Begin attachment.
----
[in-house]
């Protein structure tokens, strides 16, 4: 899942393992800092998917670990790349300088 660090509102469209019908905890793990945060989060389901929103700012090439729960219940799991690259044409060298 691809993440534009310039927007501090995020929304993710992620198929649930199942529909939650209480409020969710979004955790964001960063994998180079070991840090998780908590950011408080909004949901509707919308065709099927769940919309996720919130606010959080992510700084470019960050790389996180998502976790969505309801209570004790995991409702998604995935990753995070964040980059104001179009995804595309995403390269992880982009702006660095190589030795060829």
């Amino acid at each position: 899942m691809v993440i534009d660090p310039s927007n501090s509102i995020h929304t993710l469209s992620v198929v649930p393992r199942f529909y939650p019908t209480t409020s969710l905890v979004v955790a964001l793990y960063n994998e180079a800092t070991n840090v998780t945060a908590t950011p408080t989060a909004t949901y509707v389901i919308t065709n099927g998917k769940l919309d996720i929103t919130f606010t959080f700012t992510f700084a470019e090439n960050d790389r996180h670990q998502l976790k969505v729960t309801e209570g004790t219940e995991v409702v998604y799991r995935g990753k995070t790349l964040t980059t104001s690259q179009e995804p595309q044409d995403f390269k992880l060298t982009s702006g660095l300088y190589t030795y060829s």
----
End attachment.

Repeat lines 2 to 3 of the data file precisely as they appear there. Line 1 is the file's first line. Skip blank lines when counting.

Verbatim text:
């Protein structure tokens, strides 16, 4: 899942393992800092998917670990790349300088 660090509102469209019908905890793990945060989060389901929103700012090439729960219940799991690259044409060298 691809993440534009310039927007501090995020929304993710992620198929649930199942529909939650209480409020969710979004955790964001960063994998180079070991840090998780908590950011408080909004949901509707919308065709099927769940919309996720919130606010959080992510700084470019960050790389996180998502976790969505309801209570004790995991409702998604995935990753995070964040980059104001179009995804595309995403390269992880982009702006660095190589030795060829």
């Amino acid at each position: 899942m691809v993440i534009d660090p310039s927007n501090s509102i995020h929304t993710l469209s992620v198929v649930p393992r199942f529909y939650p019908t209480t409020s969710l905890v979004v955790a964001l793990y960063n994998e180079a800092t070991n840090v998780t945060a908590t950011p408080t989060a909004t949901y509707v389901i919308t065709n099927g998917k769940l919309d996720i929103t919130f606010t959080f700012t992510f700084a470019e090439n960050d790389r996180h670990q998502l976790k969505v729960t309801e209570g004790t219940e995991v409702v998604y799991r995935g990753k995070t790349l964040t980059t104001s690259q179009e995804p595309q044409d995403f390269k992880l060298t982009s702006g660095l300088y190589t030795y060829s």